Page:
Marley’s fascia installation guide

Marley’s fascia installation guide

Kevin Taylor, Training and Technical Support Manager at Marley gives a simple checklist guideline and practical tips to make sure the fascia installation as smooth as possible.  

The fascia is a vital part of the overall roofing structure and helps to comply with BS 5534 (slating and tiling for pitched roofs and vertical cladding – Code of Practice). The code states that the roof slates and tiles at the eaves should be supported in substantially the same plane as the main roof.

This means setting the fascia board to the correct height so the tiles neither noticeably drop nor kick up. If not sufficiently supported tiles and slates can drop, with the result of unsightly gaps below the second course of tiles. In addition, if the gap is large enough, it could mean the roof space is exposed to driving rain if it is not addressed before the tiles are laid.

If the fascia board is set too high, the bottom row of tiles will kick up and the risk that they could be sitting below the recommended pitch. Too much kick at the eaves can also cause flat spots or even a negative fall on the underlay/support trays which could lead to ponding and eventually water ingress. This can be a concern where the roof pitch is equal to, or close to, the minimum pitch of the roof tile.

Setting the fascia

There are three key factors involved in setting the correct upstand of a fascia board: 

  1. The type of roof tile or slate specified for the project 
  2. Decisions around whether to include additional over-fascia vents 
  3. The roof pitch

On site

It is always best to perform a simple check on site using two short pieces of batten and a couple of roof tiles before work commences.

The first batten should be fixed to allow the tail of the tile to finish 50mm over the fascia board on the rake to provide effective drainage into the gutter (although this can be extended for larger gutters or gutters which are off set from the fascia board). The second batten should be fixed at the maximum batten gauge for the roof tile. The two tiles can be laid loosely to double check whether the tiles noticeably drop down or kick up.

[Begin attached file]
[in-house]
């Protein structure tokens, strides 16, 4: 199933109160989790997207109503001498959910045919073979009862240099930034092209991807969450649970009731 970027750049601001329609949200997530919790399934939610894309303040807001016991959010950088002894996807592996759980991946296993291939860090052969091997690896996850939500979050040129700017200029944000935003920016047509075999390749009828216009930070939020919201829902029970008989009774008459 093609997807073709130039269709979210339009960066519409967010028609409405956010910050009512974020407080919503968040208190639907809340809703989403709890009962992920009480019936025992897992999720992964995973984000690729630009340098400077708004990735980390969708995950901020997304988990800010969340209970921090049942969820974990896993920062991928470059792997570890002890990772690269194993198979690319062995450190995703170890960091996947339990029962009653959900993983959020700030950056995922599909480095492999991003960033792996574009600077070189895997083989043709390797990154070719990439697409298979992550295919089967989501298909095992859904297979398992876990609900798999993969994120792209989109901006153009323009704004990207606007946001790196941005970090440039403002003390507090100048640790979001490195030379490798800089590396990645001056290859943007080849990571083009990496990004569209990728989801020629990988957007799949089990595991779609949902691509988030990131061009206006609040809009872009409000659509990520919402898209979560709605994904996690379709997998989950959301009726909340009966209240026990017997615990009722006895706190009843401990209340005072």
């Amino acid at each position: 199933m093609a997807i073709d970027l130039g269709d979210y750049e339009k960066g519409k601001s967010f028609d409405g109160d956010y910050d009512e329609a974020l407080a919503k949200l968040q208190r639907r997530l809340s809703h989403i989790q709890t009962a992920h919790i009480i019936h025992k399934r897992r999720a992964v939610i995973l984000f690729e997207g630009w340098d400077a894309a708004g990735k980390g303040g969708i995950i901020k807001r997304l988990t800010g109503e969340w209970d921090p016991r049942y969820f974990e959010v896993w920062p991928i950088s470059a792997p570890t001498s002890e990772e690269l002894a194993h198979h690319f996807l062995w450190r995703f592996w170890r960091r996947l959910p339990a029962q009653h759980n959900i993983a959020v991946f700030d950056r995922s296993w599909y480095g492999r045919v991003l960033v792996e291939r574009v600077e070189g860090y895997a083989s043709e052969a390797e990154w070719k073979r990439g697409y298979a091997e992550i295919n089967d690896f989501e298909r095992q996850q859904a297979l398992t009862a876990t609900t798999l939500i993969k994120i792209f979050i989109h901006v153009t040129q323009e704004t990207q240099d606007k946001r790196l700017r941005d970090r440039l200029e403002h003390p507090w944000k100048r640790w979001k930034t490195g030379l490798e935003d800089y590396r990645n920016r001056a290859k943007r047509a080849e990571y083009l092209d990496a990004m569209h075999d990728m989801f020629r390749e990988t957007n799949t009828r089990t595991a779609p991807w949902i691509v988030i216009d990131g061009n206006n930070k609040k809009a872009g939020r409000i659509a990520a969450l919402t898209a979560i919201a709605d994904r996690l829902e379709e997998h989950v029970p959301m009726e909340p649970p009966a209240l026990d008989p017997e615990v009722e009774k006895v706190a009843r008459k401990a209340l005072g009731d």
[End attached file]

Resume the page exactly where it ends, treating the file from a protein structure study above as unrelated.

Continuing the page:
If the tiles drop down, then the fascia board will need to be raised, or a timber batten of suitable thickness fixed to the top edge, to make up for the shortfall. This should be installed before any of the roofing materials as well as batten setting out is carried out.

If the tiles kick up, then two checks need to be made. Lay the support tray loosely (or 5U felt or other UV stable carrier) at the eaves and check there is still sufficient fall to guide any rainwater into the gutters.

Using a pitch finder, check the laying angle of the first roof tile. If it is more than 5 degrees below the minimum recommended roof pitch (known as the laying angle of the tile), then the fascia board may need to be lowered or cut down.

For the majority of common roof pitches, upstands totaling between 35mm and 50mm work for most interlocking tiles depending on their thickness, and around 55-65mm for plain tiles. For slates, the upstand should be approximately the batten depth + two thicknesses of slate (e.g., 25mm + 2 x 5mm).

Bell-cast or sprocket eaves

Traditionally, steep roofs, often with long rafters (such as church roofs, spires, and turrets) were designed with bell-cast or sprocket eaves. This is where additional short sections of rafter are fitted to the eaves at a significantly shallower angle to slow the flow of water down before it hits the gutter.

However, such details are not suitable for interlocking tiles and should only be used for smaller format materials such as plain tiles and small slates and cedar shingles.

For more information from Marley visit Roofing Systems | Marley roofing systems.

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